As I learn more about succulents, I've been relying on several terrific books. I thought I'd share them all (with mini-reviews, where applicable) in case anyone else might find this useful. (I've included Amazon links to each.) So far, I only have a couple of reviews up, but I promise to get more up as I get around to it! I'll start with three of my favorites:
Succulent Container Gardens: Design Eye-Catching Displays With 350 Easy-Care Plants, by Debra Lee Baldwin
This was the first succulent book I read, and it remains one of my favorites. Debra Lee Baldwin's Succulent Container Gardens is great for the beginner or the expert gardener. I like it because it has such a great mix of design ideas, general design principles, and hard-core gardening advice, like how to mix the best soils for your succulents. My other favorite thing about this book is the outstanding photography, much of which is done by DLB herself. Even though I've read this book cover to cover, every time I pick it up, I seem to learn something new.
Succulents: Propagation, by Attila Kapitany and Rudolf Schultz
I picked up Succulents: Propagation at the Succulent Extravaganza, and have barely put it down since! This easy-to-read guide has tips for four or five different propagation techniques for various kinds of succulents, plus useful charts clearly showing which types of plants can be started from leaves, which types should be propagated in what months, etc. I was skeptical of the $25 price tag for such a slim little paperback volume, but it's worth every penny. It doesn't appear to be available new on Amazon, but some used copies are available.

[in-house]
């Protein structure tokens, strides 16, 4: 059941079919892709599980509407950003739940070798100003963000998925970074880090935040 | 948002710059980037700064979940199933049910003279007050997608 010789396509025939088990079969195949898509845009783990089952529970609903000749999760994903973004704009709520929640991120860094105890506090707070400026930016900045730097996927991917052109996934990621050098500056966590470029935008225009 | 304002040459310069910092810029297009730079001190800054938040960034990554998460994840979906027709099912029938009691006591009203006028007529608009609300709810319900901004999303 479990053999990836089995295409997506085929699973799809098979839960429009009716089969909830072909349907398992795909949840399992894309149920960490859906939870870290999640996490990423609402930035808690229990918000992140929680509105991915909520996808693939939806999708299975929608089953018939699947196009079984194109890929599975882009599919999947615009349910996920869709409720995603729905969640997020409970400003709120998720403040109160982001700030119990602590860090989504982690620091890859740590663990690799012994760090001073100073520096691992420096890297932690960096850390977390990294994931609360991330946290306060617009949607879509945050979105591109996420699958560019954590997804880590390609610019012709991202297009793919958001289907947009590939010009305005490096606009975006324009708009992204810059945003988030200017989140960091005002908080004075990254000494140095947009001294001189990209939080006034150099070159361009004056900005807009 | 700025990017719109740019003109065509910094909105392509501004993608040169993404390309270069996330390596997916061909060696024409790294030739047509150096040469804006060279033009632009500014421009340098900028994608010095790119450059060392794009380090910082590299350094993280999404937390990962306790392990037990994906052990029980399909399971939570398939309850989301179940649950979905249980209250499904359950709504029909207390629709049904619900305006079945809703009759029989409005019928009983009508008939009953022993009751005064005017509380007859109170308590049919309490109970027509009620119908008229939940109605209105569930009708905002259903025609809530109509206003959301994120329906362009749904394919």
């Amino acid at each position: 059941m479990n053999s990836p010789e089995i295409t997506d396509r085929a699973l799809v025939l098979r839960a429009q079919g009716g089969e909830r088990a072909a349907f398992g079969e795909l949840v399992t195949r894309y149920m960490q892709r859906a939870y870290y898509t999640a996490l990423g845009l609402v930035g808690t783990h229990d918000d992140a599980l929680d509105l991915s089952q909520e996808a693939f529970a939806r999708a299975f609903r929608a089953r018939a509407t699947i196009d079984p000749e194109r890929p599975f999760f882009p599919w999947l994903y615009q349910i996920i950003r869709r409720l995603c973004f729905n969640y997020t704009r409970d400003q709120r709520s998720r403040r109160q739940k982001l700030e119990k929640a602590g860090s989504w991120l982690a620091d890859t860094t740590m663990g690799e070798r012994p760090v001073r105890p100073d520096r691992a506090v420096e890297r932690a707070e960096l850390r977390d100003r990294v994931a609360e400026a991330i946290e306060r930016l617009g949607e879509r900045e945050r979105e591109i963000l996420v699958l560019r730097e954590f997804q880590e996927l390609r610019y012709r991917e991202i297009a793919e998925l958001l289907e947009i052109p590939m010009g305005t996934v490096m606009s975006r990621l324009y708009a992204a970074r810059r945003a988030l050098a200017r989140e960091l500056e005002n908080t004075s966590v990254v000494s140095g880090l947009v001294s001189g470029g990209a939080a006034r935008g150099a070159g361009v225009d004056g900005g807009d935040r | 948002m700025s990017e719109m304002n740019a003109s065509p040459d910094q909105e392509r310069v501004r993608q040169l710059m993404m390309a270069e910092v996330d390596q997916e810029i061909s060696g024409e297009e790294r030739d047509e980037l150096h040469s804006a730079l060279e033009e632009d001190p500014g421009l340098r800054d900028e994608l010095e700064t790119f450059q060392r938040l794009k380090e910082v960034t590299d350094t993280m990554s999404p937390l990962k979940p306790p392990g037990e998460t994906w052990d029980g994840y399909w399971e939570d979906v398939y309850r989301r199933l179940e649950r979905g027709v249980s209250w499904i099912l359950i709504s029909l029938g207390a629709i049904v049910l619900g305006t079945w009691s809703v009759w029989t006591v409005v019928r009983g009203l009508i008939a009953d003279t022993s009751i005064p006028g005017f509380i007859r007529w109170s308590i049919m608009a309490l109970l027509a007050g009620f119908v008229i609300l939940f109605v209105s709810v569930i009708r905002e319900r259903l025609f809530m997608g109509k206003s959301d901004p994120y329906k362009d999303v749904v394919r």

The Timber Press Guide to Succulent Plants of the World: A Comprehensive Guide to More Than 2000 Species, by Fred Dortort
I am totally nuts over this book. It's the most comprehensive guide to succulents that I've seen, and it's organized by type and sub-type, so it's very easy to navigate. Additionally, you get to learn about succulents in the wild: what grows where, and why. It reads like an encyclopedia (not in a bad way, though--just that it's not particularly chummy, nor is it focused on matters of design or personal aesthetic. The sole downside of the Timber Press Guide to Succulent Plants of the World is that there's not a picture of every kind of plant Dortort describes. So a page might have a paragraph about, say, seven different kinds of haworthia, but only have photos of three of them. I'm fine with this, because there are still a lot of pictures. And if I'm reading about something and want to see a picture of it, a quick Google search will turn up a photo. Not exactly a "starter" book on succulents. Hefty price tag, too--cheapest on Amazon. My own copy is actually from the library, but eventually I'd love to own my own copy (note to girlfriend: hint, hint).